Posted by: Kat Denton | September 3, 2011

Kat Denton

As I think about the eternal nature of the ocean I’m flooded with inspiration and images of this colossal entity that feeds our earth. Carson does a decent job of depicting the immortality of the ocean, but to truly experience and become intimate with any aspect of nature, one must be actively seeking a relationship with nature itself. Hence, I personally often find it beneficial to compare knowing nature to knowing God.

When it comes to the ocean, I have always felt a massive humbling presence when standing on the shore. The waves break and ease up the sand only to retreat back to the deep mysterious recesses of the ocean. There’s this powerful feeling of the unknown, and I will never be able to fully understand with my limited human intellect, the great intricacies of something so vast, powerful, and nurturing as the ocean.

The ocean feeds, nourishes, protects, and births so many various creatures of nature and human beings. Unfortunately the extent to which humans are detached from the benefits and necessity of the ocean is frightening. We find a comfortable way to place a buffer between ourselves and nature in general, so as to not feel guilt at our deathly role in the essential cycles, such as the water cycle. The ocean is a prolific source for the water cycle, and our treatment of the ocean and use of water in general plays a vital role in the execution and replenishment of the cycle.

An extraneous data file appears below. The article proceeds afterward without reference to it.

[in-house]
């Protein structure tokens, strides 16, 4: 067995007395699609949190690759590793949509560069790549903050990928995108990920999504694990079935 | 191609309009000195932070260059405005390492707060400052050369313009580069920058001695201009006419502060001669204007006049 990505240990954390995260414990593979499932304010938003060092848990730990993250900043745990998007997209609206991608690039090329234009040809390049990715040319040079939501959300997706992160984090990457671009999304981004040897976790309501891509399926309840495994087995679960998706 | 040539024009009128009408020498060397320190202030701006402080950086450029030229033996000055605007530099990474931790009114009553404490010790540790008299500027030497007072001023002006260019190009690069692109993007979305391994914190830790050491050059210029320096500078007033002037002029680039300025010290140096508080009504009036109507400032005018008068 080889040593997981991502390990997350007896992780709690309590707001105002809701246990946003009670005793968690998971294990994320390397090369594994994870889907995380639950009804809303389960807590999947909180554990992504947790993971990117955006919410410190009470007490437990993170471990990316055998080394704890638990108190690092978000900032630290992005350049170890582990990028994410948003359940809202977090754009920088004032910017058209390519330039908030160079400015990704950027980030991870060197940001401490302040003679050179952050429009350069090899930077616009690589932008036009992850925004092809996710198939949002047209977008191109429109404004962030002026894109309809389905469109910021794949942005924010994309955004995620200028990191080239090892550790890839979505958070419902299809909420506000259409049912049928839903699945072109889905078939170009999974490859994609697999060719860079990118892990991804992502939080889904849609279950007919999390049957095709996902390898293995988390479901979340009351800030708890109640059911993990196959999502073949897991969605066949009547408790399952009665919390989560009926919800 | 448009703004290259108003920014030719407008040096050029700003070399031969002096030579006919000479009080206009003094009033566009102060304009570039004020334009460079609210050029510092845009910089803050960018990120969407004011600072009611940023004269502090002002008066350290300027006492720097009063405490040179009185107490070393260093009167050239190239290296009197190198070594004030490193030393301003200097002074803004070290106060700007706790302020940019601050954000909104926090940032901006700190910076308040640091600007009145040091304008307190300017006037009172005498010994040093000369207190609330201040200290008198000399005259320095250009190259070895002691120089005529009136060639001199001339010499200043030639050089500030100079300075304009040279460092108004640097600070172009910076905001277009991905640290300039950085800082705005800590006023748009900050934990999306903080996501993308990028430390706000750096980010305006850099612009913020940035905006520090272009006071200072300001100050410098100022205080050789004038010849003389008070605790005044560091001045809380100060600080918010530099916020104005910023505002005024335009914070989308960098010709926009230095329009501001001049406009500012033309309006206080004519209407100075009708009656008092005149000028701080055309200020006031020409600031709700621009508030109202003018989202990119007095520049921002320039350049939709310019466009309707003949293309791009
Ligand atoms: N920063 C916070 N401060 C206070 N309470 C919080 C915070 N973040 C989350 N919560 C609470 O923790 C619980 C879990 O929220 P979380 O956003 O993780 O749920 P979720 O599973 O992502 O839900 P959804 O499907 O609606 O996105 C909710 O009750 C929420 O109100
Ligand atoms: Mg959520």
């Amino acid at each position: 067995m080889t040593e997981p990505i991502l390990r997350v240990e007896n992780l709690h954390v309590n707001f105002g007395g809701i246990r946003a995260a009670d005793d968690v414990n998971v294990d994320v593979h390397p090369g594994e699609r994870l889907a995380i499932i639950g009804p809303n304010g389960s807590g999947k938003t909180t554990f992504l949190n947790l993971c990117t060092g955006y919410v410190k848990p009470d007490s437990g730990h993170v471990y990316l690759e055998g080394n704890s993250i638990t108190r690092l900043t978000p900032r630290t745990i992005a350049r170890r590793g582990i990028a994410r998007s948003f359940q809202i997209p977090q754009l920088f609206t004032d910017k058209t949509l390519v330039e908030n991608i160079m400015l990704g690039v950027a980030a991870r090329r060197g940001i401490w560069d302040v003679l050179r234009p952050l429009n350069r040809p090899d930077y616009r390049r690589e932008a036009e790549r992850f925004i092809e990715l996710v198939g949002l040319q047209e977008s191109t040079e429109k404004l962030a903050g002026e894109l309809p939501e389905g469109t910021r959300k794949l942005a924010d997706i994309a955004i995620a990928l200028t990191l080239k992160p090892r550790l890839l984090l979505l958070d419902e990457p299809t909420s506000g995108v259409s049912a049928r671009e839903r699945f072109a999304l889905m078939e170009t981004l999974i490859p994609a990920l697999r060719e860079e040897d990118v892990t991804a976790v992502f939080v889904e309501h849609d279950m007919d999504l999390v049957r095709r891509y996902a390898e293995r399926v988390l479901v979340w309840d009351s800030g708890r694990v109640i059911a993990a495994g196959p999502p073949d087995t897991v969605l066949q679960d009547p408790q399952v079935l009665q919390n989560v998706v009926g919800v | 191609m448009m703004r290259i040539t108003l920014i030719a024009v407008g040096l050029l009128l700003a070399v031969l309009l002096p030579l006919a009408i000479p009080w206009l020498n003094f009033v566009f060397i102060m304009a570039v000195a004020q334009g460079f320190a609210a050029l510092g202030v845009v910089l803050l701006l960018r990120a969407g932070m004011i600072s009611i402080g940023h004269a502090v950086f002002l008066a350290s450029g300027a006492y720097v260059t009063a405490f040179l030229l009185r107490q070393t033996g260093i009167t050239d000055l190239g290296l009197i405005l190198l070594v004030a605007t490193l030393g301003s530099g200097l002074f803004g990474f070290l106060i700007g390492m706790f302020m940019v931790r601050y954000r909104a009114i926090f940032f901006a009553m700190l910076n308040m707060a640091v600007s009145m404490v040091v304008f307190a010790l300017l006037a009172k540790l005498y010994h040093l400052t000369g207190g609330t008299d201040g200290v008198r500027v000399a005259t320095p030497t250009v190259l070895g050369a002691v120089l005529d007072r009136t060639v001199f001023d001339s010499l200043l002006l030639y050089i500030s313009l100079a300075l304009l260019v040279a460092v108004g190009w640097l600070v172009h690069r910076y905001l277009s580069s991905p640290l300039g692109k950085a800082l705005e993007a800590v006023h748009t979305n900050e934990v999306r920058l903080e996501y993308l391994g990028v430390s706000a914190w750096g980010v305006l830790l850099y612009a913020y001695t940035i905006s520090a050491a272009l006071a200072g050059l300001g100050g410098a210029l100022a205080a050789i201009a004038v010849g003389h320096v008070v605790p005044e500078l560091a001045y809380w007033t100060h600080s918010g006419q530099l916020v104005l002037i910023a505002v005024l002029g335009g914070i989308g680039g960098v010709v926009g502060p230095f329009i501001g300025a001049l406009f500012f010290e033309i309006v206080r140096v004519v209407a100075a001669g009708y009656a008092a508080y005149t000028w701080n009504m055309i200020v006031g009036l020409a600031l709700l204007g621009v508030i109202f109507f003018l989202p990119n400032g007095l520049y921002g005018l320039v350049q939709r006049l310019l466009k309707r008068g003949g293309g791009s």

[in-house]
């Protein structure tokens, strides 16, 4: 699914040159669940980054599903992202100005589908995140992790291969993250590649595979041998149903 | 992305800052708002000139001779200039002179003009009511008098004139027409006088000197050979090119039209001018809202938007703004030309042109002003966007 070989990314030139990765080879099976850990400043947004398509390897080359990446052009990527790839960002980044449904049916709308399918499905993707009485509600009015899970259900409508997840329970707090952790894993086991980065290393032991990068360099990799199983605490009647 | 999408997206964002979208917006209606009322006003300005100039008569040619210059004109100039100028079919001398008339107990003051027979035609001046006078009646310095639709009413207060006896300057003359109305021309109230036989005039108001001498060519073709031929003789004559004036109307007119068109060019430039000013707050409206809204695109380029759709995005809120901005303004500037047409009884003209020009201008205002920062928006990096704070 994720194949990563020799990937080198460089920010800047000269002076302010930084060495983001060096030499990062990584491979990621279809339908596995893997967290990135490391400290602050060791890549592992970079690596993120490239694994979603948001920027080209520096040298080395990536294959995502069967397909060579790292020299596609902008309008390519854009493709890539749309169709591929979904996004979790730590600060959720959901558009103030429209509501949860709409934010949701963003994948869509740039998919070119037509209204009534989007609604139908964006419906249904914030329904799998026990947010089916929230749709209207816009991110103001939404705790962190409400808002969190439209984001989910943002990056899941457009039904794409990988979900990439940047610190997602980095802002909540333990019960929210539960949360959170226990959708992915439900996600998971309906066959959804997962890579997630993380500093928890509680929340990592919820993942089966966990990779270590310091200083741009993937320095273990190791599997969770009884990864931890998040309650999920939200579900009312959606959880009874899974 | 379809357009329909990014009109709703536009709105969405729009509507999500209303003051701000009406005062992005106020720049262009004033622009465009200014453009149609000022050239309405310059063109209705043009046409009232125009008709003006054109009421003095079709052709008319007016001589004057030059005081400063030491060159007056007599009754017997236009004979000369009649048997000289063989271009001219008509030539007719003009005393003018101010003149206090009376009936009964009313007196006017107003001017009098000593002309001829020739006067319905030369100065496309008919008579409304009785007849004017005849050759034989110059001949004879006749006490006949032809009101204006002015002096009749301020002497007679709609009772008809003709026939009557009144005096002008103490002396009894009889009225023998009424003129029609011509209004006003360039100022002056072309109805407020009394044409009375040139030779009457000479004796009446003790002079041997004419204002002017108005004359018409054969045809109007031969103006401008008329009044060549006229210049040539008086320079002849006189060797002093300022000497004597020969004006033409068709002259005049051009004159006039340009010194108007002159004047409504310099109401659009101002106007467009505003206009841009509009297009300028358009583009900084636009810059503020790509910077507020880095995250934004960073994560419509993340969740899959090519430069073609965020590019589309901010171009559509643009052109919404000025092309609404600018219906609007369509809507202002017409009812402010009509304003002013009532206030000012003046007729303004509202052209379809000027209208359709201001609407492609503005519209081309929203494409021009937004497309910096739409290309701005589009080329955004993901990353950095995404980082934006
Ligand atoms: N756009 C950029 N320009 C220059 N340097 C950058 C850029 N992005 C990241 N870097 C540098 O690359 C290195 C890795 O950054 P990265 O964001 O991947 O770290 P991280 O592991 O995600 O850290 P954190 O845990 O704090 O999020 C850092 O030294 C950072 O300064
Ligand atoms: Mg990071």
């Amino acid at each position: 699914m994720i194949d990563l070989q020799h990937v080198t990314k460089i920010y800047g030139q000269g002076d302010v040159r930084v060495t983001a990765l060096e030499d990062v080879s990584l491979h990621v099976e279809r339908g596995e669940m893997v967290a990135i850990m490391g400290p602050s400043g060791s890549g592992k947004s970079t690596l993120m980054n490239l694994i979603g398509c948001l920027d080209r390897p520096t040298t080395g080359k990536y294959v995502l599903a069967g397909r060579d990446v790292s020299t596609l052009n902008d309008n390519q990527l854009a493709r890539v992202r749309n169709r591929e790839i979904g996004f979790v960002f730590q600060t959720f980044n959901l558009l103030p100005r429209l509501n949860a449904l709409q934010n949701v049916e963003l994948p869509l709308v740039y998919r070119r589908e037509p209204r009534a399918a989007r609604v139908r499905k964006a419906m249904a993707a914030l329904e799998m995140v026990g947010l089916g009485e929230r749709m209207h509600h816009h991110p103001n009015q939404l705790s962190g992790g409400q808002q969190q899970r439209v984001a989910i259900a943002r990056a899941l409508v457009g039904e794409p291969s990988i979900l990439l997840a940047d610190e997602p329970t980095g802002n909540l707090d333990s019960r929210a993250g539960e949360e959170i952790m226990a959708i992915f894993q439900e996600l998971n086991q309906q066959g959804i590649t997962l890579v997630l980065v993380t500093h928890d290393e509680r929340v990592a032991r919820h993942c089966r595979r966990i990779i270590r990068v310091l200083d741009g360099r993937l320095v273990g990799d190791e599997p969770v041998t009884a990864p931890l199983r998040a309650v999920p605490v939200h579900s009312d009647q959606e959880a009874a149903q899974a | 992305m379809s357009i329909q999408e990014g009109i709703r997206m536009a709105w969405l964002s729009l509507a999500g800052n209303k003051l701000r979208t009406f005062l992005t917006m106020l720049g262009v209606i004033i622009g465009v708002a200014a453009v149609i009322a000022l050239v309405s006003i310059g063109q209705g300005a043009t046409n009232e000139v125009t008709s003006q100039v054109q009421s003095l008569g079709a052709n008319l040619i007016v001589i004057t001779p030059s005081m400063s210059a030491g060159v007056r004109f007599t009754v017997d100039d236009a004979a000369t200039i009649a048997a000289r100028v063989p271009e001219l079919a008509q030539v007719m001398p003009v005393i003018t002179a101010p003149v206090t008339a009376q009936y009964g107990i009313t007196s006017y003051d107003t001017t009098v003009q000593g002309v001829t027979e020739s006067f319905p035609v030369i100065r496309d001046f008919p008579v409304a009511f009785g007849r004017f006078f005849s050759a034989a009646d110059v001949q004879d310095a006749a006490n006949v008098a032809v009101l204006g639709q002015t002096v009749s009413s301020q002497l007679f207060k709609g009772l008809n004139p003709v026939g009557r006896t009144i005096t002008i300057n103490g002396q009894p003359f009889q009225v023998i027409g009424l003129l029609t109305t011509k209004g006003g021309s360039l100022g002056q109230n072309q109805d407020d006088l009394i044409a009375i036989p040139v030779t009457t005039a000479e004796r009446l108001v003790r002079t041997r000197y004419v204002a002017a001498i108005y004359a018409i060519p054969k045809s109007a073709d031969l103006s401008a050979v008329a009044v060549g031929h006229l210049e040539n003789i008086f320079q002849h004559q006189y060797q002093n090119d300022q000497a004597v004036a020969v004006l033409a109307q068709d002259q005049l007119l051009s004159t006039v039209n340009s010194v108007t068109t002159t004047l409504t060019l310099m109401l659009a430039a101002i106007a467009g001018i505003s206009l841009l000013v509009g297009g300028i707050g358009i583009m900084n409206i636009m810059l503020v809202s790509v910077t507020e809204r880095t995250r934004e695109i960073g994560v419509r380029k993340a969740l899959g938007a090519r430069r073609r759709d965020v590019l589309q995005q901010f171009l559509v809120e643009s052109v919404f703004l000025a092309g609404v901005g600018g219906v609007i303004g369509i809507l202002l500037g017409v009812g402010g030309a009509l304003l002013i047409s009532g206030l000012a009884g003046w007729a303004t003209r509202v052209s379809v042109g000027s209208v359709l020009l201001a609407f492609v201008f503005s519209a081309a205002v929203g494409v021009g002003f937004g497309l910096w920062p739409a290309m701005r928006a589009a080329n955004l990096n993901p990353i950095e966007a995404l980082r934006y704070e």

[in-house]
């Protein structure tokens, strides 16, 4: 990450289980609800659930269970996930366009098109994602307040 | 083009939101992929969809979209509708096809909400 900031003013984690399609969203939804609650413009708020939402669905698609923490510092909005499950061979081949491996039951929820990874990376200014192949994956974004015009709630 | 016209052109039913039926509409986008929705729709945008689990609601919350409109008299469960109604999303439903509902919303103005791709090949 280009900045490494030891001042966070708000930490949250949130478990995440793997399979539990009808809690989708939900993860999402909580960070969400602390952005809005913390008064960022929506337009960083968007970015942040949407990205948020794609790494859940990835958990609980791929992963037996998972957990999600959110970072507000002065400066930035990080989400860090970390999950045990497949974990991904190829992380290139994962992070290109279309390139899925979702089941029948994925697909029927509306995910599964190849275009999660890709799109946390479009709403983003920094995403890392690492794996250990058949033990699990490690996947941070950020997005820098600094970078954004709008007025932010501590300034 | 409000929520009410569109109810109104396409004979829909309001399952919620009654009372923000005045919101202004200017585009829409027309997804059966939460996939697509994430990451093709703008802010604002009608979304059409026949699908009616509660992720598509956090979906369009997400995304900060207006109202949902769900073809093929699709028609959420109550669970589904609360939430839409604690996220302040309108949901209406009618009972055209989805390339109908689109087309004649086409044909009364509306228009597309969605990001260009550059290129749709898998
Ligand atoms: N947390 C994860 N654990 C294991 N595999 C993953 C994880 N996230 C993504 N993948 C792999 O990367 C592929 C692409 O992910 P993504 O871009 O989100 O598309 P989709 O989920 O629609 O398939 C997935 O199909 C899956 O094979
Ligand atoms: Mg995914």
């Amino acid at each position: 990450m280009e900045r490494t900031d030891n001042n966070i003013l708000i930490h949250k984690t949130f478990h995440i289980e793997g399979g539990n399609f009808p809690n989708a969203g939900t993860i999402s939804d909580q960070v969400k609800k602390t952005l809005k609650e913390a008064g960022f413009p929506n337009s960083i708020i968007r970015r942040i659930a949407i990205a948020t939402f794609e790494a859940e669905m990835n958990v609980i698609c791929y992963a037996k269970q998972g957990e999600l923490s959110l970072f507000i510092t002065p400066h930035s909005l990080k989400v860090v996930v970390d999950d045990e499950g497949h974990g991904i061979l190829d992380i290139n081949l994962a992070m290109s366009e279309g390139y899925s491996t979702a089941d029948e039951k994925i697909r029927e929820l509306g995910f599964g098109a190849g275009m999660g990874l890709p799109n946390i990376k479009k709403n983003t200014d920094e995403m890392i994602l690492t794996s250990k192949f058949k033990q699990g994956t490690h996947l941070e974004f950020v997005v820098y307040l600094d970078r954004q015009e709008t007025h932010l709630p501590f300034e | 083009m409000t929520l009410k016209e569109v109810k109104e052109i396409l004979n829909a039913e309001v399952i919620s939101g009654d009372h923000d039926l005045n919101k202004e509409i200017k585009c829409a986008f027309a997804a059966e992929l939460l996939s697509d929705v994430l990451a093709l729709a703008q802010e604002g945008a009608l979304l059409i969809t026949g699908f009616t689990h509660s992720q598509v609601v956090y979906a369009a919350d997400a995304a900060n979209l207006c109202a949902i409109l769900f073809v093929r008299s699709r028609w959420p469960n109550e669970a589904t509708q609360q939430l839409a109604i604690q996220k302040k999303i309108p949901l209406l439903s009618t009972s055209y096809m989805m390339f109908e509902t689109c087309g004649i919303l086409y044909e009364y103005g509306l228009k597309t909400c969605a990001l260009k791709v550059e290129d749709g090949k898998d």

Even I must admit that the ocean looks and seems so vast and endless that it’s easy to forget how precious and vulnerable the water actually is to human action. We discussed in class recently the idea that nature will live on and probably live on much better without man. While this is most likely true, how much more so can nature thrive if man is investing and nurturing nature in the same way it nourishes the earth?

Recognizing my personal responsibility and role in the cycle of water is one way I can pursue a more intimate relationship with the ocean. Just with God, I seek intimacy with the ocean, not always looking for ways the ocean can benefit and nurture me, but rather how I can serve the ocean. Knowledge and education are beautiful gifts that humans can give back to nature with.

I had the opportunity to be involved in environmental education at the UNF wildlife sanctuary for three years. I was able to teach children and adults about key habitats of Florida and the various interactions we have with the ecosystems around us. Everyday I knew that I was empowering young minds to better serve our natural world. The generation that follows us is key in continuing to develop a relationship of equality between man and nature. When children and adults are placed in a setting where they are able to see, taste, feel, hear, and touch the ocean, or any other aspect of the natural world, it opens doors for a relationship of much greater value.

When I seek to grow in my knowledge and communication with God, I study Him and His message, history, and life. Similarly, studying the ocean this semester is going to empower me with knowledge that can bring the ocean from a more distant natural entity to a more intimately connected life force. I will always be humbled by the ocean, and I desire to always be humbled in the presence of something so powerful and generous. Yet, I also know that I cannot separate myself  from the cycle of water, or any natural cycle on earth–the moment I do I become an alien.



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